The United States has bred many a superspy, but one can't deny the contributions that the British have made to the sub-genre. Sure, we've got Ethan Hunt and Jason Bourne, but we owe a great deal to our friends from across the pond for the high-octane James Bond franchise and one of the coolest serialized shows about the adventurous and often dangerous espionage industry - Spooks (a.k.a MI-5 to us Yankees).
To the dismay of longtime fans of the BAFTA-winning spy drama, ABC Studios has closed a deal for the rights to Spooks and will adapt for primetime television, reports Deadline. Michael Seitzman, writer of the Oscar nominated North Country and producer of two pilot's at the network (the ill-fated Empire State and House Rules) has been tapped to write and executive produce the adaptation, which has received a script order from the alphabet. The program follows the work of a group of MI5 officers based at the service's Thames House headquarters in highly secure offices known as The Grid. Launched in 2002, Spooks has become one of the U.K.’s top series of this decade (a new season is set to debut this fall). Under the title MI-5, it has aired in the U.S. on A&E, BBC America and PBS and has become one of the most recognizable British imports on the tube today.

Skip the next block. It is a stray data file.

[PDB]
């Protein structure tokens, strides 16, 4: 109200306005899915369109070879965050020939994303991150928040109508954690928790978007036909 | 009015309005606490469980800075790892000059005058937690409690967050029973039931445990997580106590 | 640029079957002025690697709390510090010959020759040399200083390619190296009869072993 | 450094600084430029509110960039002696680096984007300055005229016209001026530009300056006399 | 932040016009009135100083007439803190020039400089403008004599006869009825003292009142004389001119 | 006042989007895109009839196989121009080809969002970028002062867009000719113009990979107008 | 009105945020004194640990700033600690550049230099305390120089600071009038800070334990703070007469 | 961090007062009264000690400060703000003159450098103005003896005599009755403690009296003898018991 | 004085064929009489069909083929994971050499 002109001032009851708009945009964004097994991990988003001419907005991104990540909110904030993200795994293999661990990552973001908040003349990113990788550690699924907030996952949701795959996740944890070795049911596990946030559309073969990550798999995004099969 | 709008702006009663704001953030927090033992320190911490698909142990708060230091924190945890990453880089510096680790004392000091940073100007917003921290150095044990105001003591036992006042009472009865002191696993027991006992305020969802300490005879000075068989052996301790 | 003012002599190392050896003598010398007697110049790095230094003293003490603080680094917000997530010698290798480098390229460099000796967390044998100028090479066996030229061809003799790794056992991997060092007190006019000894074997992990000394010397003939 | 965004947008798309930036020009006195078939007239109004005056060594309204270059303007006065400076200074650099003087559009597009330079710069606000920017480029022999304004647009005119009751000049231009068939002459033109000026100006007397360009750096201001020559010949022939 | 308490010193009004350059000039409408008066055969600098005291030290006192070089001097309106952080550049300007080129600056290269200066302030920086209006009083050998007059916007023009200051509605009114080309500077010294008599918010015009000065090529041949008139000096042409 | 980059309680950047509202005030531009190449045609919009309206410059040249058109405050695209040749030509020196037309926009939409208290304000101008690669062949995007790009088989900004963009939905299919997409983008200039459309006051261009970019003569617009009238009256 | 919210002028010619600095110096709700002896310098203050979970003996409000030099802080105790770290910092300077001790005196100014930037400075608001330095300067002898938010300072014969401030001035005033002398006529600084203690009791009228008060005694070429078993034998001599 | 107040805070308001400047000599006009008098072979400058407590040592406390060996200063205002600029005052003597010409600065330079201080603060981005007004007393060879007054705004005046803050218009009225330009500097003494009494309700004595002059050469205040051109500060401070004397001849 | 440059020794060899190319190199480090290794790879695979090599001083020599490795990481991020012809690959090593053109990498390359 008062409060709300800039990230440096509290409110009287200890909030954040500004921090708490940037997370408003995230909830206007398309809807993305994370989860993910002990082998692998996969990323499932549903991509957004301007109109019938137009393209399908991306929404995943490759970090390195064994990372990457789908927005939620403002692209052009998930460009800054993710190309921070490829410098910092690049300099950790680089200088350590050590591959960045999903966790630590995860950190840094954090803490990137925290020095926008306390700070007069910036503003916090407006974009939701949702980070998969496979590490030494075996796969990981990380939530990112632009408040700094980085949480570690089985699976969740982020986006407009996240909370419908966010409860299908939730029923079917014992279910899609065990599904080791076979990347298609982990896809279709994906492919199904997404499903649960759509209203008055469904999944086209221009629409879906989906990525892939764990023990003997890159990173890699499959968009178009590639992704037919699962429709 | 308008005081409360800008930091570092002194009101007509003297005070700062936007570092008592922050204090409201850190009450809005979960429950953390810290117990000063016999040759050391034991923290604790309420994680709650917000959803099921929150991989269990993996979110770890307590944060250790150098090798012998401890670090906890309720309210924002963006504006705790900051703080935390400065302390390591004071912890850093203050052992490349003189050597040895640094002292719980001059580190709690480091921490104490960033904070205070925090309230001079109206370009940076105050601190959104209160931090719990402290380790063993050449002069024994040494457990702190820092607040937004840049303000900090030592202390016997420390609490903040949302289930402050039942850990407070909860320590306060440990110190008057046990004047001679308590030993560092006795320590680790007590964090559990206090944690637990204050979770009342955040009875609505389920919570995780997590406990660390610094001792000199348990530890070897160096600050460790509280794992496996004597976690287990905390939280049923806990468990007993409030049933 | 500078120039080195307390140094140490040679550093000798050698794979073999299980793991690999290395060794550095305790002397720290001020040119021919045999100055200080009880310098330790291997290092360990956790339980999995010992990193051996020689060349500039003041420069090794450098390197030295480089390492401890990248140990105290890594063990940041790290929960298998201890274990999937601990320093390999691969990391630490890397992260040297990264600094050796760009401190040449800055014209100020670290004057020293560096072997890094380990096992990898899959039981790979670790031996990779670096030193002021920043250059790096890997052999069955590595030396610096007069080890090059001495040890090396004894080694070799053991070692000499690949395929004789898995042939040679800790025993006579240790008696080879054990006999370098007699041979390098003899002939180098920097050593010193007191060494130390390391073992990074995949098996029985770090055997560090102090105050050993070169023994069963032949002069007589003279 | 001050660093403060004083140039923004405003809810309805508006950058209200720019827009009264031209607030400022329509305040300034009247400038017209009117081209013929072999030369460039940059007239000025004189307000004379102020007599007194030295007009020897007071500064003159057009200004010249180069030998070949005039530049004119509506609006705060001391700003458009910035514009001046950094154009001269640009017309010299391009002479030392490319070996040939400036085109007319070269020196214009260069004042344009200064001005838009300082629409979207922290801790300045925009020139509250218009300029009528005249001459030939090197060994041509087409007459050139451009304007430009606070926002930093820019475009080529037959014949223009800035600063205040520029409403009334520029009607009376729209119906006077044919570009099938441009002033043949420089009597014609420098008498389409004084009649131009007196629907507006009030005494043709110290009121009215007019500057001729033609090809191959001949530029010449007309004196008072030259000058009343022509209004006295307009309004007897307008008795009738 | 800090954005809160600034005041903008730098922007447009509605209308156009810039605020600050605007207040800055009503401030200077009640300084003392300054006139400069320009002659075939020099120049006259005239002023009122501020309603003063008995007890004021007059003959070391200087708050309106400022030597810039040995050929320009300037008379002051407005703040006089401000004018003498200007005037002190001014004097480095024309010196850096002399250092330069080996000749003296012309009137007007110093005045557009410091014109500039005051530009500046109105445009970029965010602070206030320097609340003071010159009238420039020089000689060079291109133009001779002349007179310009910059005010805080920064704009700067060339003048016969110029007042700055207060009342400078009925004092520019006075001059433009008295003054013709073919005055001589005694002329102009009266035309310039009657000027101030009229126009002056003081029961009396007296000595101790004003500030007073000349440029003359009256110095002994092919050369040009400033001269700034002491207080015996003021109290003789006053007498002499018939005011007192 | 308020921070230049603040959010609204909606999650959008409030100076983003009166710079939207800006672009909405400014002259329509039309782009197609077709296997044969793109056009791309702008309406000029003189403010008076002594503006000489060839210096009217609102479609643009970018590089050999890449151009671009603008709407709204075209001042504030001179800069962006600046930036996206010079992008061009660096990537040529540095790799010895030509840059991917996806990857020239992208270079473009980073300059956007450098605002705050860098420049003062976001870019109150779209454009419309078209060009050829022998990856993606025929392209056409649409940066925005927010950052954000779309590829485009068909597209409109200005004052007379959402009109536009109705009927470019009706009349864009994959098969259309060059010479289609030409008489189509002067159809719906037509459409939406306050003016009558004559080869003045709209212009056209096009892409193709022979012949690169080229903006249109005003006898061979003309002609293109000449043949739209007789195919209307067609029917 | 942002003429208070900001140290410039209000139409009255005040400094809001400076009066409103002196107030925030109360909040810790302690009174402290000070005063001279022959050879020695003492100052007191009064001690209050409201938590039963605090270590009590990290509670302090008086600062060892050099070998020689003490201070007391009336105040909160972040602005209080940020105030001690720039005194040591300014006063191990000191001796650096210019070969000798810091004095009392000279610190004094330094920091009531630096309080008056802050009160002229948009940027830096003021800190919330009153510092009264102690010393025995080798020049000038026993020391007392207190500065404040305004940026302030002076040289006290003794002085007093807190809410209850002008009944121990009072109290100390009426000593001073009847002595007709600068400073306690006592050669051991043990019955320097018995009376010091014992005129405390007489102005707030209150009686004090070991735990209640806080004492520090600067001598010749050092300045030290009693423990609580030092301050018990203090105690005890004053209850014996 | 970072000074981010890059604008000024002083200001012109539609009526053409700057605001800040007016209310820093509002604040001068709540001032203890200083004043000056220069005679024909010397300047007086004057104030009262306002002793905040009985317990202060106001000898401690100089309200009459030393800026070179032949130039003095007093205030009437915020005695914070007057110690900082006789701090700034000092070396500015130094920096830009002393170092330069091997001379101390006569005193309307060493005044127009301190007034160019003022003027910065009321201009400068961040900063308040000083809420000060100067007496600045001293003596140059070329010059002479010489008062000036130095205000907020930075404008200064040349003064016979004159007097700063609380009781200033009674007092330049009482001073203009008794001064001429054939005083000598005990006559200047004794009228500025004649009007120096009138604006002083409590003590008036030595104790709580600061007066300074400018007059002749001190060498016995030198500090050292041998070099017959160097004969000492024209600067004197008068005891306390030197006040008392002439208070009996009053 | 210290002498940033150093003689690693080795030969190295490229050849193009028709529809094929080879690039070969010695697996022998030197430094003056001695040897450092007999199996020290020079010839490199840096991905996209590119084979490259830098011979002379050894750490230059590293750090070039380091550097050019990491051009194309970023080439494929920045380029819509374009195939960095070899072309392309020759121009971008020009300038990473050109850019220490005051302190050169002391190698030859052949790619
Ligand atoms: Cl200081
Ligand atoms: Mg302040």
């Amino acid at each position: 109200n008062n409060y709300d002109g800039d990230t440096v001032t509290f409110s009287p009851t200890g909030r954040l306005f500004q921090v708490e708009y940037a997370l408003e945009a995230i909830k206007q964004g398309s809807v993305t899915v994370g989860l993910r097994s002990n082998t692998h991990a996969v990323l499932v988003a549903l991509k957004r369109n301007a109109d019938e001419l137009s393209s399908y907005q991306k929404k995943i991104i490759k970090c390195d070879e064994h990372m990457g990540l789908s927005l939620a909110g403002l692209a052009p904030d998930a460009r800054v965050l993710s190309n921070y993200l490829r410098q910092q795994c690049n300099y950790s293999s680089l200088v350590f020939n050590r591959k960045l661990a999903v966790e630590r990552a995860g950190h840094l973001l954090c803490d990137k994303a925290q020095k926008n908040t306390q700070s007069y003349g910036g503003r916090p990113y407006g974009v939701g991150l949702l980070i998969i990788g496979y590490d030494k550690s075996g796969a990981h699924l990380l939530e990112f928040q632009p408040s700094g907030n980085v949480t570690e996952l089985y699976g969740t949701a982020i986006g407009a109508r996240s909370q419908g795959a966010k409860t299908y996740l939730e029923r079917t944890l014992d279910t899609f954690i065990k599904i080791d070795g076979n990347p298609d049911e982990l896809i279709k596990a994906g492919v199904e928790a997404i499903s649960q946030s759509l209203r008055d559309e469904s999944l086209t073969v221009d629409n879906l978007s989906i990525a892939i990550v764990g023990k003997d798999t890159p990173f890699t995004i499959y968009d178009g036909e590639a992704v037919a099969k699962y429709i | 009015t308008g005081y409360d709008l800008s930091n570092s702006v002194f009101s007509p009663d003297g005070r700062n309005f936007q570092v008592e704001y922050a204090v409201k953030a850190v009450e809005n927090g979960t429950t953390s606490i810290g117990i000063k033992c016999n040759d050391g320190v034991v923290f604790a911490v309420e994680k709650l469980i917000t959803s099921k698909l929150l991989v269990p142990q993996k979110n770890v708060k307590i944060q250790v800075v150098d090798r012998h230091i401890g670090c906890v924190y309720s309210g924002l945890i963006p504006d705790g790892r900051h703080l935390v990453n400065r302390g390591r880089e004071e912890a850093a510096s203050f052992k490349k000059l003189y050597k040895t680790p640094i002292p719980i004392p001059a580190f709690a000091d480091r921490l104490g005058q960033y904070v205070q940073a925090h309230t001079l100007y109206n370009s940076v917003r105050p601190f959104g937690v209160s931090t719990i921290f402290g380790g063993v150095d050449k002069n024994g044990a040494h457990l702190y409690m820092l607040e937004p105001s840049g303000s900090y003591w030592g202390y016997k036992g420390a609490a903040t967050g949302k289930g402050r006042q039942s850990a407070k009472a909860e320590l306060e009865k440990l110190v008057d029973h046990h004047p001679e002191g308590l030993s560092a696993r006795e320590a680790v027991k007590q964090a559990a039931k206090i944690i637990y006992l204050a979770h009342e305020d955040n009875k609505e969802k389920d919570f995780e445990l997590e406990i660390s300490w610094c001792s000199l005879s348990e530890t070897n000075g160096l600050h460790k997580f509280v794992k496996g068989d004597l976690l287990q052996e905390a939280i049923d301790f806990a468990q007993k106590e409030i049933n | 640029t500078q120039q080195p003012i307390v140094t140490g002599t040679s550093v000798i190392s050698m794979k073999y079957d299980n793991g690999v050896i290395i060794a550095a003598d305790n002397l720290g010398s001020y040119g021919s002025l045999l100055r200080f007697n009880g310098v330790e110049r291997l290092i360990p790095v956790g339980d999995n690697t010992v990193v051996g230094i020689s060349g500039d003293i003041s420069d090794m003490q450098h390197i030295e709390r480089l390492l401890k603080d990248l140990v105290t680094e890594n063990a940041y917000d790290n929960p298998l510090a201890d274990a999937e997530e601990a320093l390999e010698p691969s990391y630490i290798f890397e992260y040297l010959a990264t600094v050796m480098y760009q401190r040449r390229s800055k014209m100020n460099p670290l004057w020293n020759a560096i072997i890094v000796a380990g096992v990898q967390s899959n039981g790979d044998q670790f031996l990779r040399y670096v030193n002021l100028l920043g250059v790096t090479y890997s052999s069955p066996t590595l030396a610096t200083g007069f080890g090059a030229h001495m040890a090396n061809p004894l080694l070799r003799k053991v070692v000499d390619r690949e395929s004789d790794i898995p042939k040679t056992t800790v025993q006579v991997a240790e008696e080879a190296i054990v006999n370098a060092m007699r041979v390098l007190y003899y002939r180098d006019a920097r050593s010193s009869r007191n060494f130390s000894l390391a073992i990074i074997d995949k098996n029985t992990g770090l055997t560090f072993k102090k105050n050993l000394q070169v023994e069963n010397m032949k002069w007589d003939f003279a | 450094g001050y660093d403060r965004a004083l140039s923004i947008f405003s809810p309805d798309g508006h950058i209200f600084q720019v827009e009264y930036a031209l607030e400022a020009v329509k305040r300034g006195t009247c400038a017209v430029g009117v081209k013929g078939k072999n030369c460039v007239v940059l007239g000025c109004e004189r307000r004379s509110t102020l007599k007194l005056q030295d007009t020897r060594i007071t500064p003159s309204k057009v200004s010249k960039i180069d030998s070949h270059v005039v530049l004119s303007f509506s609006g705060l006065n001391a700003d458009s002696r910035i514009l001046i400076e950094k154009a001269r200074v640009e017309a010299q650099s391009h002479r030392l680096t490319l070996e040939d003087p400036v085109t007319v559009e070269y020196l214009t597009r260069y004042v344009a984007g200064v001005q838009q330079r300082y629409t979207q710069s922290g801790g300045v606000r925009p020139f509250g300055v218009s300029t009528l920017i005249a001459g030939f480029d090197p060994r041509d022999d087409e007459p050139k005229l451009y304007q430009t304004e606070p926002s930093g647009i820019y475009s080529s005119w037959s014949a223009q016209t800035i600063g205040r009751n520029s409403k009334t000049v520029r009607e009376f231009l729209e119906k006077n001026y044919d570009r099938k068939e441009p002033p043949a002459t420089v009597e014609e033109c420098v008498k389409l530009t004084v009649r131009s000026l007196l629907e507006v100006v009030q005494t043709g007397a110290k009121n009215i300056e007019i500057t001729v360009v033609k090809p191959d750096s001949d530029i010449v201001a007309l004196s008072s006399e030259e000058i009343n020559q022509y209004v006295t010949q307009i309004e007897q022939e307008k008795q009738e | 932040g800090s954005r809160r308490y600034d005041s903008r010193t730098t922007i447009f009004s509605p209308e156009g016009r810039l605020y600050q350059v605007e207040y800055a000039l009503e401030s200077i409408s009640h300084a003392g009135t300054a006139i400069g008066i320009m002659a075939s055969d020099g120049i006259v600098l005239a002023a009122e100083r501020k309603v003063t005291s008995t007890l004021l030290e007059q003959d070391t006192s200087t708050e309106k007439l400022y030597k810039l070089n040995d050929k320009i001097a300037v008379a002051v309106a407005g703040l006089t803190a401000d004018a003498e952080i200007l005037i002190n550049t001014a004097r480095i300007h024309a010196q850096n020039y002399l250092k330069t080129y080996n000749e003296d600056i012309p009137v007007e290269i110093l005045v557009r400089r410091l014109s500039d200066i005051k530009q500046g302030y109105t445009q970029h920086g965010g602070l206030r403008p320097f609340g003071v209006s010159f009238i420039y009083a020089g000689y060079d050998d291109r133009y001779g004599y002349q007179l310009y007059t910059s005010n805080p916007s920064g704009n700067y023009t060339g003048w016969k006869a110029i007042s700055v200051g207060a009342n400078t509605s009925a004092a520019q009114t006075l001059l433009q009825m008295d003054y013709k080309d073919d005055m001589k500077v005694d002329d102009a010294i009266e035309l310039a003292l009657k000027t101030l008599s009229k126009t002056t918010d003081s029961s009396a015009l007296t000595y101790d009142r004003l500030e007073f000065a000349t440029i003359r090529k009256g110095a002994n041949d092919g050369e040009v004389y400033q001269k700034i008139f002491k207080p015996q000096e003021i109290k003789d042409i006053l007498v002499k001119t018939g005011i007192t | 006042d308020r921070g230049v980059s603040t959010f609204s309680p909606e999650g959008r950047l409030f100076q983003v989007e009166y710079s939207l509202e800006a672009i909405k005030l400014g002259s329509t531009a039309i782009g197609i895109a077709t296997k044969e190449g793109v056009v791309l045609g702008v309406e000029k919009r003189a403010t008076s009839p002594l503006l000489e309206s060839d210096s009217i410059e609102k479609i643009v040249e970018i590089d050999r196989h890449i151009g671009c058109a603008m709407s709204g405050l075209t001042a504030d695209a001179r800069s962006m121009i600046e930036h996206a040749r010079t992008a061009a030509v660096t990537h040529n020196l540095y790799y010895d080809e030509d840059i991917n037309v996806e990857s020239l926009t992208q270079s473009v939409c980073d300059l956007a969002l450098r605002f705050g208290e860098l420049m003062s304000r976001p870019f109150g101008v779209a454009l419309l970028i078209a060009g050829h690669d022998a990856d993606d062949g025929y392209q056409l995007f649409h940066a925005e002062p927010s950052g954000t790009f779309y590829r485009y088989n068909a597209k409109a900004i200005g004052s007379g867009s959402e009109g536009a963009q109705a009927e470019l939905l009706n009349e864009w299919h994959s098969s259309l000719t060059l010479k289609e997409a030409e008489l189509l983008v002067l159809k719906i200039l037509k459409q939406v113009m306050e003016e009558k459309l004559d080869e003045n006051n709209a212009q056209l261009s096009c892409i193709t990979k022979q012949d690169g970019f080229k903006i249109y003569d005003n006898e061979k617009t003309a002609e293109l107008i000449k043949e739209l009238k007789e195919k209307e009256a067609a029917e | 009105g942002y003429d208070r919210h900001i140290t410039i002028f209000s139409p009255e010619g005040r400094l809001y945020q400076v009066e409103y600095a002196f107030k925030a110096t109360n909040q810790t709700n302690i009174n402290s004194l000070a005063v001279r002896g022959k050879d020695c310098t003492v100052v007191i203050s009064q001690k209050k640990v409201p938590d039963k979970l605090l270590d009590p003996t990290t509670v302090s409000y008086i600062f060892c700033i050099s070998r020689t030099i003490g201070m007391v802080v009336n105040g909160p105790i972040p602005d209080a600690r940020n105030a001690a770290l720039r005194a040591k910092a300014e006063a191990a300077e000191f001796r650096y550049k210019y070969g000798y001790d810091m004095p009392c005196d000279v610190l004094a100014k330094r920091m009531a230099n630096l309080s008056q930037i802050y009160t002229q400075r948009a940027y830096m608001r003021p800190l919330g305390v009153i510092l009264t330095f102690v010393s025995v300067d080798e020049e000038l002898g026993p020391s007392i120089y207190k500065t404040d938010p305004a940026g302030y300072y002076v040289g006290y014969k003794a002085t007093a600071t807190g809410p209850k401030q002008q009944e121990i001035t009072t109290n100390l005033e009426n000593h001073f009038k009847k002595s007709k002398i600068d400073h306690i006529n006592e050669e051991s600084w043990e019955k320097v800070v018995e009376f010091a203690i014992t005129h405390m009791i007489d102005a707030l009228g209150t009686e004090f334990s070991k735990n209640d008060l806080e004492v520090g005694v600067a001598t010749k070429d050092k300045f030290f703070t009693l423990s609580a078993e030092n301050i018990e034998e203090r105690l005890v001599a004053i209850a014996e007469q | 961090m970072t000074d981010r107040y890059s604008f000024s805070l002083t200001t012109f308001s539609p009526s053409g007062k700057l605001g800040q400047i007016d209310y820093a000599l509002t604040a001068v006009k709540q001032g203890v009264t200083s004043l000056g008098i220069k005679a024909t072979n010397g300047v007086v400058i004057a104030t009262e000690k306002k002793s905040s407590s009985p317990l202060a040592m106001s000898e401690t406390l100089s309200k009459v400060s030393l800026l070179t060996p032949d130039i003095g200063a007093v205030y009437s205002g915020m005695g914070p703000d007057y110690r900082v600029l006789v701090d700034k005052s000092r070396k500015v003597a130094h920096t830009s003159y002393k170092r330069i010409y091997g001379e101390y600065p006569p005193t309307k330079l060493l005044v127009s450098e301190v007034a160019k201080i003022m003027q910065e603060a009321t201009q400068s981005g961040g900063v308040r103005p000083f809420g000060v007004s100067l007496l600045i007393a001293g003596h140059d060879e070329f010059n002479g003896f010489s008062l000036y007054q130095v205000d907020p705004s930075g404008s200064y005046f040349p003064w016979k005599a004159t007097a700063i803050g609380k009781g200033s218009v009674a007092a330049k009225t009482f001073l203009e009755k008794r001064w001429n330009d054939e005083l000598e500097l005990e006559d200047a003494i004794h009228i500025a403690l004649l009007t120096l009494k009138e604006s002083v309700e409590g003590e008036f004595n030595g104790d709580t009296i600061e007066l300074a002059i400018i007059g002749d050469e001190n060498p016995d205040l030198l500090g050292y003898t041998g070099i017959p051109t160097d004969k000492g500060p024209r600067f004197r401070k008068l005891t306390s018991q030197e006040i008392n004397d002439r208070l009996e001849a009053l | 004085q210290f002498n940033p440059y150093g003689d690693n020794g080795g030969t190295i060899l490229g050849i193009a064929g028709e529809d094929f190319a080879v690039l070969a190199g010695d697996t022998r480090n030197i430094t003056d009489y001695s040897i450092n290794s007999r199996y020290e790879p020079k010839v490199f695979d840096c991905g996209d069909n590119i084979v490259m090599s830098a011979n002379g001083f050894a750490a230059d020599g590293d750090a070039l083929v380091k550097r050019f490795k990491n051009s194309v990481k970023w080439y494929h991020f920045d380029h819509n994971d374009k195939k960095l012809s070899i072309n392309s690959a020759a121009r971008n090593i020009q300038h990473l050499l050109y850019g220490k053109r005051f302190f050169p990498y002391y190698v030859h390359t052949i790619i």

With any luck (and a lot of praying), Seitzman will honor the source material and give American audiences a taste of what the English has been savoring for the past eight years. Spooks is known for it's incredibly smart dialogue and hardcore depiction of the lives of spies. Comparisons to Alias and 24 are not welcome - this is a program that shows what the daily hardships and dangerous missions of real intelligence operatives are like. A glamorous, "Americanized" makeover will turn off fans of the original and could sink ABC's version before it even gets started.